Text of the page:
I am 30 years old and I am not working in my chosen profession of journalism. I
am currently working as a paralegal but I still have hopes of becoming a reporter
but I know that is unlikely as more time passes. I married young and never
established the career that I wanted. I am now divorced with two young sons
and I would like to make a fresh start.
I received my degree in journalism in the 90s and I am wondering if it is of any use to
me now. I am afraid that I will never be fulfilled if I don’t have the career that I want.
Do you have any suggestions?
The Career Doctor responds:
I cannot stress enough this point to job-seekers — that you must follow
your passion… and I agree that you may never feel happy if you don’t at
least attempt a career in journalism. Doing something you love changes
your entire outlook about work and I encourage everyone reading this
column to consider if they are truly passionate about their work — and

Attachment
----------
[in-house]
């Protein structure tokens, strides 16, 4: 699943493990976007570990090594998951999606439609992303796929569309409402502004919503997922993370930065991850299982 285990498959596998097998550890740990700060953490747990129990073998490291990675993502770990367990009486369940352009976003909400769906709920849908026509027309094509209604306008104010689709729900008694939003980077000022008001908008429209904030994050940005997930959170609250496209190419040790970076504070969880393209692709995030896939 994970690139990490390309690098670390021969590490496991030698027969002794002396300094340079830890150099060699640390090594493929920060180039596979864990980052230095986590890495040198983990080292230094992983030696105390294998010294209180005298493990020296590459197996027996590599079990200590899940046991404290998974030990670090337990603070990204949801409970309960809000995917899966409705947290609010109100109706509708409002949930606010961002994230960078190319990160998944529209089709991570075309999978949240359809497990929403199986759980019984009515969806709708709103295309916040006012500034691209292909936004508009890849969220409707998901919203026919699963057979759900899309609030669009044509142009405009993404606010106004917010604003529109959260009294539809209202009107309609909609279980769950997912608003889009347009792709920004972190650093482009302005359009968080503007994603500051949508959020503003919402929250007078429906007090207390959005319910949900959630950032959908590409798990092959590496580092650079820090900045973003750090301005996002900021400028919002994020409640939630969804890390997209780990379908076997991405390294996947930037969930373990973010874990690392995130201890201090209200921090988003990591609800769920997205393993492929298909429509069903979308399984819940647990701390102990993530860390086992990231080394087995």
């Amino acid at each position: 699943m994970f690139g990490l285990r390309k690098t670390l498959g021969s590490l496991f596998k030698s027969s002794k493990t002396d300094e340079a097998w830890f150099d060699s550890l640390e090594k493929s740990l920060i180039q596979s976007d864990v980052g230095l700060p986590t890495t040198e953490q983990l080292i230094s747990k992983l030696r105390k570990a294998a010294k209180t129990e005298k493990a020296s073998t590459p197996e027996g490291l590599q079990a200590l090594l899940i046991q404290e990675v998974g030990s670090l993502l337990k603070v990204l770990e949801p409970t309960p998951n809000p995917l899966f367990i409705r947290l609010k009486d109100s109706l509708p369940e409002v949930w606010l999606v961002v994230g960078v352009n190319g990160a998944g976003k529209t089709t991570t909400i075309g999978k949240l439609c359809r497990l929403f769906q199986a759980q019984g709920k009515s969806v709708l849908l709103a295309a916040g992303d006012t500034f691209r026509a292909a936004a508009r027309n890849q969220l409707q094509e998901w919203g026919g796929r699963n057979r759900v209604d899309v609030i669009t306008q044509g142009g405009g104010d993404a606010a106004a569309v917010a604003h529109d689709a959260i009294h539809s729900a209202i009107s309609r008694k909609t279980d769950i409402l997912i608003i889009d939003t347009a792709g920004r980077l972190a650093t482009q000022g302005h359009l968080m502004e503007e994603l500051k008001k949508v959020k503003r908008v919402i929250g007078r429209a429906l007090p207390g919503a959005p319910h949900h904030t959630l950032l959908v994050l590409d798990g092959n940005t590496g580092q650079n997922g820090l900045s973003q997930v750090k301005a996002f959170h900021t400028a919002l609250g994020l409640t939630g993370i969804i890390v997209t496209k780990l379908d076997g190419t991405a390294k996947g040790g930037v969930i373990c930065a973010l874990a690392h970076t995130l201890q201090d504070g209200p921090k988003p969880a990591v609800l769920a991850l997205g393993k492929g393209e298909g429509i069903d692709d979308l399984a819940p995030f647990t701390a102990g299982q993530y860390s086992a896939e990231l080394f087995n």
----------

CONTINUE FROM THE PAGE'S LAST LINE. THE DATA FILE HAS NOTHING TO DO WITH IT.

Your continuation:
brainstorm changes if you are not.
As I tell some of my baby-boomer clients it is never too late to change
careers. The rules of journalism have not changed much since your
degree but it’s the lack of experience and not working in the field that
is going to be your biggest hurdle.
You have a few options here.
First get your feet wet by becoming a freelancer. Brainstorm some story ideas
and pitch them to appropriate media outlets and start building your portfolio.
If you live in a community with a weekly newspaper contact them… they
often need freelancers but don’t limit yourself to local media.
Second consider taking a refresher course in journalism at a local college
or university… to sharpen those writing skills that may have dulled over the years.
Third contact one or more of your former journalism professors and seek
out their advice for establishing your journalism career.
And don’t give up easily — follow that dream.
And check out this section of Quintessential Careers for more ideas and job leads:
A Guide to
Writing and Journalism Jobs.